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Port Poached Figs

Written by Amy Snyder | September 24, 2007

For most of my life, my knowledge of figs was limited to the Fig Newtons I ate as a child. Not bad, but definitely not something great that stood out as a food I had to have again. That is, not until I had a ripe fig picked right off the tree at my friend CK’s house.

We were enjoying an afternoon snack in his kitchen (which happened to be the location of Athens’ infamous Barn Parties) of fresh tomato slices sprinkled with sea salt and pepper. CK disappeared for a few minutes and returned with fresh figs. They were quite different—and much better—than what I remembered the center of those cookies tasting like. Since then, I have obsessed over ways to use figs in a dessert, and I think I’ve now found the perfect recipe: figs poached in tawny port.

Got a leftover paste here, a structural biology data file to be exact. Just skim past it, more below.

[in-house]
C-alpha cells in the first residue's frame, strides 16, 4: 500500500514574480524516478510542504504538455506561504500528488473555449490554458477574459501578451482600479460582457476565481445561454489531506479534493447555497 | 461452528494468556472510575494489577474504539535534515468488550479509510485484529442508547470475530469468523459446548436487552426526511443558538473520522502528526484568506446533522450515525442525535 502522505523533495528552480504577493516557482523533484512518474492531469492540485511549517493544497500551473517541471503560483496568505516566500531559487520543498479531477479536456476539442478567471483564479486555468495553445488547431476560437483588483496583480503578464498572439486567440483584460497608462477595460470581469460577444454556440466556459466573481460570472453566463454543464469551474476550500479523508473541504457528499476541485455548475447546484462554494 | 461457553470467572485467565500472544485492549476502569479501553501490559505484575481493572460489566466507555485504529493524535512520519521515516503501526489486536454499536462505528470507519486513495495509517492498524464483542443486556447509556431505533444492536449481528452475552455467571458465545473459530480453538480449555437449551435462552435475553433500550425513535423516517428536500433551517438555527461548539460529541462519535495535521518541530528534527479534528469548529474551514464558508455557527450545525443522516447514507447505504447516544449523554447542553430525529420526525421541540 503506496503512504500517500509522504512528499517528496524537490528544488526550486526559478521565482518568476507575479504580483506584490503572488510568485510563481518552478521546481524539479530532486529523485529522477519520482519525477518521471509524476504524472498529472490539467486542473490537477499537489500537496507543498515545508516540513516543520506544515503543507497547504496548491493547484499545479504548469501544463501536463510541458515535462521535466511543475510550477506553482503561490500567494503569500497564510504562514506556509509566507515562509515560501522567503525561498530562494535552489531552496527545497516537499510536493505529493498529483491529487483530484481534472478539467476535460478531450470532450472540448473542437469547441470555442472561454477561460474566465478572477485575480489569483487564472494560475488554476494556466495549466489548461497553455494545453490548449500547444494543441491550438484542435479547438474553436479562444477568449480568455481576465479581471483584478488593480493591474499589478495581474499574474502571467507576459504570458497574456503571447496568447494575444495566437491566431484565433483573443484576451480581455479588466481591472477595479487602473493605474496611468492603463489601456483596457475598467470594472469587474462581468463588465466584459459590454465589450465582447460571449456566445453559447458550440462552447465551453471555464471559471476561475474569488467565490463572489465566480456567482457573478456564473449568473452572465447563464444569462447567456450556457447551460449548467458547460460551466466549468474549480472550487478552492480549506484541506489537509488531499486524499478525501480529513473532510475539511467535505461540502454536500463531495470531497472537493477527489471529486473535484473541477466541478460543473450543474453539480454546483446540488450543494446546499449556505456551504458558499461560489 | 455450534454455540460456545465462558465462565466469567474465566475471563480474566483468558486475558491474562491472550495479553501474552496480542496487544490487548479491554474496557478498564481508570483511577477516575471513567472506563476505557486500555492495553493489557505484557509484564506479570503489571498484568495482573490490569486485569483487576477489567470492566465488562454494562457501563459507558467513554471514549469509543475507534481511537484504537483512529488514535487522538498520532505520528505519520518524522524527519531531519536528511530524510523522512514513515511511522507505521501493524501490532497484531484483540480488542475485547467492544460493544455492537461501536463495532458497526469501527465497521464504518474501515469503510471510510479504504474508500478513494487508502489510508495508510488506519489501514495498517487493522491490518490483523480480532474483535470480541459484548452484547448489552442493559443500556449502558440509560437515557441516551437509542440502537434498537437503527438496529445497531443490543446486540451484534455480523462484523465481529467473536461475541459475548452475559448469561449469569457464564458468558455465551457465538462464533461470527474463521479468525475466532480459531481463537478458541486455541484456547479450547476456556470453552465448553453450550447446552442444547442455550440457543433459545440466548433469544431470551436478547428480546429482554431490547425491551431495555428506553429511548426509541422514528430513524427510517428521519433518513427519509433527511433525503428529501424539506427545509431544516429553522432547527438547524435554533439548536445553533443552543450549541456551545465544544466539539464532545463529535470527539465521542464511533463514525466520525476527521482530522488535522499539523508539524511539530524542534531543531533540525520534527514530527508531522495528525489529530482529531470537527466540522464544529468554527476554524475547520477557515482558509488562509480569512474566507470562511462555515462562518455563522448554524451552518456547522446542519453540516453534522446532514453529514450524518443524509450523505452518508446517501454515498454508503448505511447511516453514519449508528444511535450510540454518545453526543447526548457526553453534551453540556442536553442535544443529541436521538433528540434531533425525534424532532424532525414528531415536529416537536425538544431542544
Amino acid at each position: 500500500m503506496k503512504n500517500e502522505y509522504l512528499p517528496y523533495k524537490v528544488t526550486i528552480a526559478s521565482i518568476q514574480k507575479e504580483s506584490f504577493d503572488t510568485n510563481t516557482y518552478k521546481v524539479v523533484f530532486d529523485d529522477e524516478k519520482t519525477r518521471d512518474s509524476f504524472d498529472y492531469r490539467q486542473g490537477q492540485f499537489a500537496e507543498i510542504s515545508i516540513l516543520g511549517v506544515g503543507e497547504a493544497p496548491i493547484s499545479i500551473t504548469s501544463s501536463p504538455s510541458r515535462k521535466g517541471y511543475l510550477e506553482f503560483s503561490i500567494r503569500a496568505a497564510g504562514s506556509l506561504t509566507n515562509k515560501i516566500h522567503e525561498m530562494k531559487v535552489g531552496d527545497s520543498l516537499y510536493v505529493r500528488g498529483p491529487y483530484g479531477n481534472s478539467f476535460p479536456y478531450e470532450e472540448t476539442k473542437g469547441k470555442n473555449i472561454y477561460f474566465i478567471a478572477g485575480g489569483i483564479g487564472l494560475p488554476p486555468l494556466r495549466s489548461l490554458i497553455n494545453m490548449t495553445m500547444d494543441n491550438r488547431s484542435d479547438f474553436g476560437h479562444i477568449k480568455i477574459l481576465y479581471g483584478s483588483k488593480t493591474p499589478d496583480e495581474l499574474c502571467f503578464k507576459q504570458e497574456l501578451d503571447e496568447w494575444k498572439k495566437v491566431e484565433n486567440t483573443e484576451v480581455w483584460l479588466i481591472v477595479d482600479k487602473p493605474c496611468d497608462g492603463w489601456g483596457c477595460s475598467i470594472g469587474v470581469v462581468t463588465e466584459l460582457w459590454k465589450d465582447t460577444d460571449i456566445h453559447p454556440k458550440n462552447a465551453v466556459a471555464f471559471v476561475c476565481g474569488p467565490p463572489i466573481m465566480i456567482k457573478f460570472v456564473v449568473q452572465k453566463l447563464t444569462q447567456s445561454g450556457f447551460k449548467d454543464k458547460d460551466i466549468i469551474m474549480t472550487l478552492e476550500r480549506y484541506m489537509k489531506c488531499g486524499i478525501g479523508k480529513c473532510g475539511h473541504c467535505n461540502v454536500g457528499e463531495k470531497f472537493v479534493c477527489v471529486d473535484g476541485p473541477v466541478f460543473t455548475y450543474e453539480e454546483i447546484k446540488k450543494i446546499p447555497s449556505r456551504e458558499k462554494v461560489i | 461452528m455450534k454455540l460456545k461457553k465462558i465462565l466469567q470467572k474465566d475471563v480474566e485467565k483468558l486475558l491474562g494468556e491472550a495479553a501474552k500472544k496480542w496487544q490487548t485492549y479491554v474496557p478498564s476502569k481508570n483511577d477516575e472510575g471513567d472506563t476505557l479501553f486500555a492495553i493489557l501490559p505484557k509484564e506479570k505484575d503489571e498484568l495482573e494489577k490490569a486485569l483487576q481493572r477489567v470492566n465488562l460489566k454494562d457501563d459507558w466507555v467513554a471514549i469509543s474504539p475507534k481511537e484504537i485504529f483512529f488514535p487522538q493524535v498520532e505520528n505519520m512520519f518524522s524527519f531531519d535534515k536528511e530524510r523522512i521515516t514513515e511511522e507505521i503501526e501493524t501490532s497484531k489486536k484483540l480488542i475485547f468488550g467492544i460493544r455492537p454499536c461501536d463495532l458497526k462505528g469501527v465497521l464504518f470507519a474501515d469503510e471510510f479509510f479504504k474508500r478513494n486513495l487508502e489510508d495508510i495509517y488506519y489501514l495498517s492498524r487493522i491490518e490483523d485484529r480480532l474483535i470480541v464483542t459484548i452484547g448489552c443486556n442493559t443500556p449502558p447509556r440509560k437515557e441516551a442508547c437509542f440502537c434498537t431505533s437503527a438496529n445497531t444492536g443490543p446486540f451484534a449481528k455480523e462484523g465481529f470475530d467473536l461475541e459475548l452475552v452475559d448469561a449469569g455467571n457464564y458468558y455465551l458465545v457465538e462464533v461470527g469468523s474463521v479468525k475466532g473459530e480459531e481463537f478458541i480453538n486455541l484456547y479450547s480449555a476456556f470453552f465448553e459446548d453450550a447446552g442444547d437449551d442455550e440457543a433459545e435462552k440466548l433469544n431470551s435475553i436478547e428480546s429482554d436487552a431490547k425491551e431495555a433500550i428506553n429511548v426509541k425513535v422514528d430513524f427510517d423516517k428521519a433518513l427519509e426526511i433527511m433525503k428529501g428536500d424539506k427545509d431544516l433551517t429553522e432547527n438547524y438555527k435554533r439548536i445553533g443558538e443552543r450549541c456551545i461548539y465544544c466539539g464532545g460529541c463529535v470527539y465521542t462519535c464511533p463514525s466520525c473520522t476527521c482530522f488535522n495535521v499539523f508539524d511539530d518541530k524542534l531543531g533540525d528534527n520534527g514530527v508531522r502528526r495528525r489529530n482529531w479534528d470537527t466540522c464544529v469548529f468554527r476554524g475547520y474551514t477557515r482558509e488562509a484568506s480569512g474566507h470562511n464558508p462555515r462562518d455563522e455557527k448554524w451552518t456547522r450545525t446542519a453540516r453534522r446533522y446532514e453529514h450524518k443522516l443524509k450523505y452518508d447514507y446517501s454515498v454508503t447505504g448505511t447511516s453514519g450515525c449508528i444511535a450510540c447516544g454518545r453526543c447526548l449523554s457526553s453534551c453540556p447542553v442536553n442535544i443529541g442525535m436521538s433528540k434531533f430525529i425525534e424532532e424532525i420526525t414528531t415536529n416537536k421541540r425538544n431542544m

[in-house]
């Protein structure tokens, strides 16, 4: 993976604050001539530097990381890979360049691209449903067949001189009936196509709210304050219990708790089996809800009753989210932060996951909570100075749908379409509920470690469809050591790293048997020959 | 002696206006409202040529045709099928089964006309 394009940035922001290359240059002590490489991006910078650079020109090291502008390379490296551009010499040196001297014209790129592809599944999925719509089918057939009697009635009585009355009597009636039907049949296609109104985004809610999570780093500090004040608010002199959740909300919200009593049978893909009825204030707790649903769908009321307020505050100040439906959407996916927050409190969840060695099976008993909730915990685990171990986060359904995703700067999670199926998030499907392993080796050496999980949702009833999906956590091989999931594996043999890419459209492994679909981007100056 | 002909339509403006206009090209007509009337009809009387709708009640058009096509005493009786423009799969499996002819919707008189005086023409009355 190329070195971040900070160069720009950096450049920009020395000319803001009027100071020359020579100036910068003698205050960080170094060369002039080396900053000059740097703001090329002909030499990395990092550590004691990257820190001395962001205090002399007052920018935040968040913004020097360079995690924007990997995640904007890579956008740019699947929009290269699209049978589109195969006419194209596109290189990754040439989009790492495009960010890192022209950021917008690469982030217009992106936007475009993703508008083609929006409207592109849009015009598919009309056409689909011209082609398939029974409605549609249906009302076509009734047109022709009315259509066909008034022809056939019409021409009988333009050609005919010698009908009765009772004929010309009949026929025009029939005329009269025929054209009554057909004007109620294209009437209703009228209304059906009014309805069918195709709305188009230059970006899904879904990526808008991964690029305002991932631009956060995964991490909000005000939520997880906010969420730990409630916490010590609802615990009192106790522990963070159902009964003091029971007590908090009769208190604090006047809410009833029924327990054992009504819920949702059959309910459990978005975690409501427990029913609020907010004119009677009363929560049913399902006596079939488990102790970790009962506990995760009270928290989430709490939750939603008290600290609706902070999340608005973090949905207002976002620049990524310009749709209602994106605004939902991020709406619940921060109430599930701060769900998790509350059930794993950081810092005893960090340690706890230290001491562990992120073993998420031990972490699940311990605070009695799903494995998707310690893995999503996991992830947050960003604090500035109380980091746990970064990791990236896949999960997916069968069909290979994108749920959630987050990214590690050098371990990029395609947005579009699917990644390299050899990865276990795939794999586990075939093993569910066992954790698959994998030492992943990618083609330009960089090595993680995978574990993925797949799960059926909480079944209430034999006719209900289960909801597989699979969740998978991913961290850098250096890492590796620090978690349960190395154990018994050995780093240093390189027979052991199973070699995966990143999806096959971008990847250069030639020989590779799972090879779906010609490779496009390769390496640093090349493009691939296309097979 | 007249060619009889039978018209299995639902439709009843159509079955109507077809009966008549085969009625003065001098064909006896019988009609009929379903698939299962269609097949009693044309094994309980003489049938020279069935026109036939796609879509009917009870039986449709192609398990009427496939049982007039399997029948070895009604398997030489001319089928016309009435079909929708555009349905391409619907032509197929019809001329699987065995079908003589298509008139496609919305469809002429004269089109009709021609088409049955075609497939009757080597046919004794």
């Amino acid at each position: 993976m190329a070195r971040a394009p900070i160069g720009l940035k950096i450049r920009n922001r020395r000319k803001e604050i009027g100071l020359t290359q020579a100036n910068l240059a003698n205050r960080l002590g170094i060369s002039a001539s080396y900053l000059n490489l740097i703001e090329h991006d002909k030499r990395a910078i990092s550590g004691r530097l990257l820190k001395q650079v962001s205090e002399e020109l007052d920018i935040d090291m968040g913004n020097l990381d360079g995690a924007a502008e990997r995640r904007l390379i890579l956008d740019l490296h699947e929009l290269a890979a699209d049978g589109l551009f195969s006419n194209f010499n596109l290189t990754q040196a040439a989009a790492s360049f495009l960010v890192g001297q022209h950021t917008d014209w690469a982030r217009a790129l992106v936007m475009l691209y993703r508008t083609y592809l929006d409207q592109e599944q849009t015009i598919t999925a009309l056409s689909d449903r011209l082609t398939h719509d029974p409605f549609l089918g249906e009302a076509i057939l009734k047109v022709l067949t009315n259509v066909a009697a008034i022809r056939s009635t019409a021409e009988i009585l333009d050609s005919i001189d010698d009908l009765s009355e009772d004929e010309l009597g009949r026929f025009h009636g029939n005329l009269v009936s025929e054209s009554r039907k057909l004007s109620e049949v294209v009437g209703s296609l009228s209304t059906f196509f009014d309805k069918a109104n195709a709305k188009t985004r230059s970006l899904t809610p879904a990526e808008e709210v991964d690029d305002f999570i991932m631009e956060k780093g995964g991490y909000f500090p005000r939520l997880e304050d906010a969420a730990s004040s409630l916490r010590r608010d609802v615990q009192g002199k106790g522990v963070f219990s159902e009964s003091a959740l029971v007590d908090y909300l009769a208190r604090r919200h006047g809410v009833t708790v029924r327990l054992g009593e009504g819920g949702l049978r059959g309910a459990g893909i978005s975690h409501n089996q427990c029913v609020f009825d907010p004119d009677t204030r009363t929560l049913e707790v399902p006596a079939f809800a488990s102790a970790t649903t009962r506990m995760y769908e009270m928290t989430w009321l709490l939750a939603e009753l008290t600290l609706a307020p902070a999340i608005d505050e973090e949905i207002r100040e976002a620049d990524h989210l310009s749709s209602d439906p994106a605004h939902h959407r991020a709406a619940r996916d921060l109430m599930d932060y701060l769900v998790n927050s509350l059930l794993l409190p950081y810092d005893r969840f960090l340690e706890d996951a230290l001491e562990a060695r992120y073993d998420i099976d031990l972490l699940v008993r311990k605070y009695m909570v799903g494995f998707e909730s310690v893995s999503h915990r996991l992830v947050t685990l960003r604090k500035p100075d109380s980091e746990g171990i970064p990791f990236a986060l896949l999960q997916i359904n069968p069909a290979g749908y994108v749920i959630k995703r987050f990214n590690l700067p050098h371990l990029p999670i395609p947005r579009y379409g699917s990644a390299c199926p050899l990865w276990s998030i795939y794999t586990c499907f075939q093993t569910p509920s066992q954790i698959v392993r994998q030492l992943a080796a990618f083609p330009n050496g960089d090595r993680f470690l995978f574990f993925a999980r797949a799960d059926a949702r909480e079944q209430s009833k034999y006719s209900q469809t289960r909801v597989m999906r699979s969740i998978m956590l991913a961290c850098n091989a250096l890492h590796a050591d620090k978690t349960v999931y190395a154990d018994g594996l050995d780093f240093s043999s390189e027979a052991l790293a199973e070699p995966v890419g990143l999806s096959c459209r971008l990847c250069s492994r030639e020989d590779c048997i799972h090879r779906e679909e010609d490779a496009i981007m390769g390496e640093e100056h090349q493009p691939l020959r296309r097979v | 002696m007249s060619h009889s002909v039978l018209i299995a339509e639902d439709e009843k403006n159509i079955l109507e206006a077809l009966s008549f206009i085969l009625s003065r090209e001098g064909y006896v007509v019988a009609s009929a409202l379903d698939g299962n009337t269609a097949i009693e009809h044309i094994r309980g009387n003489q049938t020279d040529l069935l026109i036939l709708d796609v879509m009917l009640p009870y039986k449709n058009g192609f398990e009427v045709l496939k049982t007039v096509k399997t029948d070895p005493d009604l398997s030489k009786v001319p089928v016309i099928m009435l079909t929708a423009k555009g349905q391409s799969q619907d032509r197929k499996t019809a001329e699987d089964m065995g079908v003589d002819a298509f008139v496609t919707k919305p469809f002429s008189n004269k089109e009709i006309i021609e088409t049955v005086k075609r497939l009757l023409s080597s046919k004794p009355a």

Port Poached Figs

I was amazed at how well this recipe turned out. The flavors in the sauce were perfectly balanced, as was the consistency. The figs were served over thick slices of pumpkin bread (more on that later in the week), which added another rich layer of fall flavor to the dessert.

Port Poached Figs
3 cups tawny port
1 1/2 cups sugar (try Florida Crystals)
1 vanilla bean, split and scraped
1 (3-inch) cinnamon stick
1 (3-inch) strip orange peel
8 whole black peppercorns
12 black mission figs, ripe yet firm

  • Combine the port sugar, vanilla pods and seeds, cinnamon, orange peel, and peppercorns in a large saucepan. Bring to a boil and reduce the heat. Simmer about 20 minutes—until the liquid has the consistency of a light syrup.
  • Add the figs and simmer for 15 to 20 minutes. Turn off the heat and cool the figs in the syrup.
  • Serve the figs on top of cake or soy ice cream—or simply on their own—with the syrup. 

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